Venice Basilica of La Salute- one of the Venice Italy landmarks

"Situated on the left-hand side of the entrance into the Grand Canal, you will instantly recognize the Venice Basilica of La Salute by its grand dome..."

Avid readers of Mediterranean Cruise Ports Easy know that a Venice sail-in is one of the highlights of your cruise. If you still don’t know that, make sure you read about it here first!

But apart from seeing the Doge's Palace and the Piazza San Marco from the deck of your cruise ship, you will also enjoy the perfect view of another important part of the Venice skyline: Venice Basilica di Santa Maria della Salute (Church of Saint Mary of Health), more commonly referred to simply as La Salute.

Situated on the left-hand side of the entrance into the Grand Canal, you will instantly recognize the Venice Basilica of La Salute by its grand dome.

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If you look a bit closer to the top of the dome, you will be personally welcomed by the statue of Virgin Mary holding the staff of an Admiral of the Venetian fleet.

TIP: During your Venice sail-in be out on one of the higher open decks, on the starboard side (right side), of your cruise ship as you sail in to Venice. You’ll be sailing right past Venice Basilica of La Salute and you’re going to get the perfect view and photo of its domineering dome.

If you're wondering what the reason is behind the name of this church, here’s the story: In 1629 Venice had a severe outbreak of the plague, when over 46 000 people died. However, the Venetians considered it a real miracle that only a third of the population died.

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As an offering of thanks for being saved from this outbreak, the Venetian Republic decided to build and dedicate this church to the Virgin Mary, and appropriately named it Saint Mary of Health.

That’s also the reason why most of the art in the Venice Basilica of La Salute refers to the black death (plague).

Construction on the Venice Basilica of Santa Maria della Salute began almost immediately after the disease was overcome, in 1631. It is a Baroque design by a young architect in his thirties, Baldassare Longhena.

Dining-room table tidbit: Santa Maria della Salute is constructed from stone that came from Istria in Croatia.

The Republic of Venice also decided that besides building this new church as thanks, they would make sure to visit it every year.

Still to this day, every 21st November the people of Venice do just that in a celebration called Festa della Madonna della Salute (Feast of the Virgin Mary of Health).

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In this celebration, the city’s officials parade from St. Mark’s square, over a specially built floating bridge across the Grand Canal, to the Venice Basilica of Santa Maria della Salute. There they have a service offering thanks to the Virgin Mary for saving them.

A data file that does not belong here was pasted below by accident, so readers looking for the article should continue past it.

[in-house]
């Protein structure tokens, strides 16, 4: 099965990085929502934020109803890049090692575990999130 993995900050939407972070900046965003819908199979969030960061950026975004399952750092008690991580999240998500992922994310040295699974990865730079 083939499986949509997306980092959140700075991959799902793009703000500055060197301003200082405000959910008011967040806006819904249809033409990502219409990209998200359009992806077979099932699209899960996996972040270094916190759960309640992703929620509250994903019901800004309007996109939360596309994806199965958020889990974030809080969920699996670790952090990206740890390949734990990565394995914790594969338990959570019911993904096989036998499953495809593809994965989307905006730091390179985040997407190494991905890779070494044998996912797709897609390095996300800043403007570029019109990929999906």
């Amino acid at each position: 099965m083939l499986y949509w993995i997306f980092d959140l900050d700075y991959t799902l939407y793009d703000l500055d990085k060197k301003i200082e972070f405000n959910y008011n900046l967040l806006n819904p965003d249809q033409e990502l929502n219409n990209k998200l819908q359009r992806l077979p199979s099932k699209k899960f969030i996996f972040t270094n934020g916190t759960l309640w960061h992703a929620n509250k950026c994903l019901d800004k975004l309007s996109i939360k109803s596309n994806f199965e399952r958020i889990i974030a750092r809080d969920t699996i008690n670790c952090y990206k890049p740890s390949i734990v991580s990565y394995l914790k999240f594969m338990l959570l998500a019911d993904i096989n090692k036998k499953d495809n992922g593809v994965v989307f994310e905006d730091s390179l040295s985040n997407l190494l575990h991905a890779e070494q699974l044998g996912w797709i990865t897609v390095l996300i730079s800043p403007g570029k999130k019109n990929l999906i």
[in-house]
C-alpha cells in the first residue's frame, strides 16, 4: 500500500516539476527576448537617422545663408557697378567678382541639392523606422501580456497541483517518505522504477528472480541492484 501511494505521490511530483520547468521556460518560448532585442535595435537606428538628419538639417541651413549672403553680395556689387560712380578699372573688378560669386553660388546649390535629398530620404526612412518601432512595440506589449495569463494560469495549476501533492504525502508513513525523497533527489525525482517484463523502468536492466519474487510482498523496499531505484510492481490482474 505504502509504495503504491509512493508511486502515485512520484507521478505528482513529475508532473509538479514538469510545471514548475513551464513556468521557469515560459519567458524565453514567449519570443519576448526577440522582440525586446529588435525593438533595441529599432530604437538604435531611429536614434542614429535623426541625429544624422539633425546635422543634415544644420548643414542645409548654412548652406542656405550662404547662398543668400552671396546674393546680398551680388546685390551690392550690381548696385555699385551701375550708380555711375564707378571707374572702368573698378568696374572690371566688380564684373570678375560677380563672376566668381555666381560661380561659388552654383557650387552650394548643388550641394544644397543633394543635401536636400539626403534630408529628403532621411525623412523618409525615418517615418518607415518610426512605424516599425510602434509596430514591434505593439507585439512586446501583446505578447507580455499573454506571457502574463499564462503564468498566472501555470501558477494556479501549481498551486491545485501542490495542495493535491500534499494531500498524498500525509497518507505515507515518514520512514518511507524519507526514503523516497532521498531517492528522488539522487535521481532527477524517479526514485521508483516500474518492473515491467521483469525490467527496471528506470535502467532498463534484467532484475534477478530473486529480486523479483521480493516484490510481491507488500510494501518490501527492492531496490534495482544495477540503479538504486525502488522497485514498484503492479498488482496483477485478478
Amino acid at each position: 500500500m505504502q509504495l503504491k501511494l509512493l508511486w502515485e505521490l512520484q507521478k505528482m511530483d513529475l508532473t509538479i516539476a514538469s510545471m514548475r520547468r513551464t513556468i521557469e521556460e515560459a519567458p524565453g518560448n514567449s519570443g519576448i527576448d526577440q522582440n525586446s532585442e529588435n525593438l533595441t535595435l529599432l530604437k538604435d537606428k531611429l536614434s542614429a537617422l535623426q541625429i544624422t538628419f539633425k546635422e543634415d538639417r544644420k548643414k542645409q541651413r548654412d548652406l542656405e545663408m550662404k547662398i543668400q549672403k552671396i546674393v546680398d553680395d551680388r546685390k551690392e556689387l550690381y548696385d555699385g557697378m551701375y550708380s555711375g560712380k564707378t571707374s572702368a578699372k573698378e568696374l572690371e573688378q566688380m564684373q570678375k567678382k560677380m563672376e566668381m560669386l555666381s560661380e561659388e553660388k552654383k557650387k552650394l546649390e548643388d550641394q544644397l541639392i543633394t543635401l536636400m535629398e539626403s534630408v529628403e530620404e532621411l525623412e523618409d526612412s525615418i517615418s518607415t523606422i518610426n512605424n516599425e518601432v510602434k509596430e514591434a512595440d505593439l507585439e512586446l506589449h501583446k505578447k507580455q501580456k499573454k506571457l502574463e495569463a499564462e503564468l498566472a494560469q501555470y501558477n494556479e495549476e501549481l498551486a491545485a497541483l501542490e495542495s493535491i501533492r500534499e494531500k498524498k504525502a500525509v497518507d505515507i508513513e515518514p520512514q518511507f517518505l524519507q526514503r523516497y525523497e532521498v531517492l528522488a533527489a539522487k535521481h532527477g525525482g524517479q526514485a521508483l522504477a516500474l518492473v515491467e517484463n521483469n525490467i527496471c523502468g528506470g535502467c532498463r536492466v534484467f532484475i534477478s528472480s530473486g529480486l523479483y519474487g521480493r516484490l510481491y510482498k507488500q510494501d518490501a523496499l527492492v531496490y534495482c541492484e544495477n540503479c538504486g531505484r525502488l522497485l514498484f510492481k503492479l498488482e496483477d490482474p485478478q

Now, why choose this particular spot to build such a huge church? We often wondered why it was built here of all places. For such a large structure, it almost looks as if it has no sufficient support and could fall into the water at any moment.

But, we found out that the main reason for its chosen setting was so that it was as close as possible to Saint Mark’s square, and allowed easy access when the important processions took place.

Dining-room table tidbit: The Santa Maria della Salute church is built on a platform made up of over 100 000 wooden piles.

The front steps leading to the entrance are spectacular, and they offer you a great opportunity to take the perfect photo with St. Mark’s square in the background. The views from this spot are fantastic and it’s usually not that packed with tourists, so you’ll be pleased to get away from the crowds for a bit.

On the inside of the Venice Basilica of La salute, it houses some beautiful paintings in the Great Sacristy, like the famous “Le Nozze di Cana” (The Wedding at Cana) by Tintoretto, and Titian’s “Cain and Abel”, “Sacrifice of Abraham” and “David and Goliath” on the ceiling.

You’ll also be able to see 120 sculptures. The most interesting being those on the High Altar, depicting Mary answering Venice’s cries and driving out the deadly plague.

Visiting the church is free. Which means you can go and see Titian's Pentecost in one of the church's niches without paying for entrance.

To see the Tintorettos and Titians in the Great Sacristy, you can get a little peak from the entrance or enter it for only €4.

TIP: In the Sacristy, you can be provided with a small mirror so you don’t have to strain your neck too much looking up at these detailed paintings.

Daily opening times:

  • 9am – noon, 3pm – 6:30pm, April to September
  • 9am – noon, 3pm – 5:30pm, October to March.

Getting to the Venice Basilica of La Salute

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As a Venice cruiser, the easiest way is to reach the area of Piazza San Marco first. There are a few different ways to reach the central Venice area from your cruise ship terminal and you can read all about it here.

From Piazza San Marco, there are a few ways to reach the Venice Basilica of La Salute...

  • Technically, you can take local vaporetto #1 to the Salute stop. However, keep in mind you will pay the full price of €6.50, for a couple of minutes ride across the Grand Canal.
  • Walk from St. Mark’s square to the Accademia bridge, cross it and then go left. Go past the Galleria dell'Accademia and the Peggy Guggenheim Museum. Find out more about how to reach the Accademia bridge on foot here.
  • Walk to the traghetto station in Campo Traghetto and take a traghetto across the Grand Canal. Once on the other side, go left. Not sure what a traghetto is? Read more about traghettos here.

Deals on Hotels and Shore Excursions:

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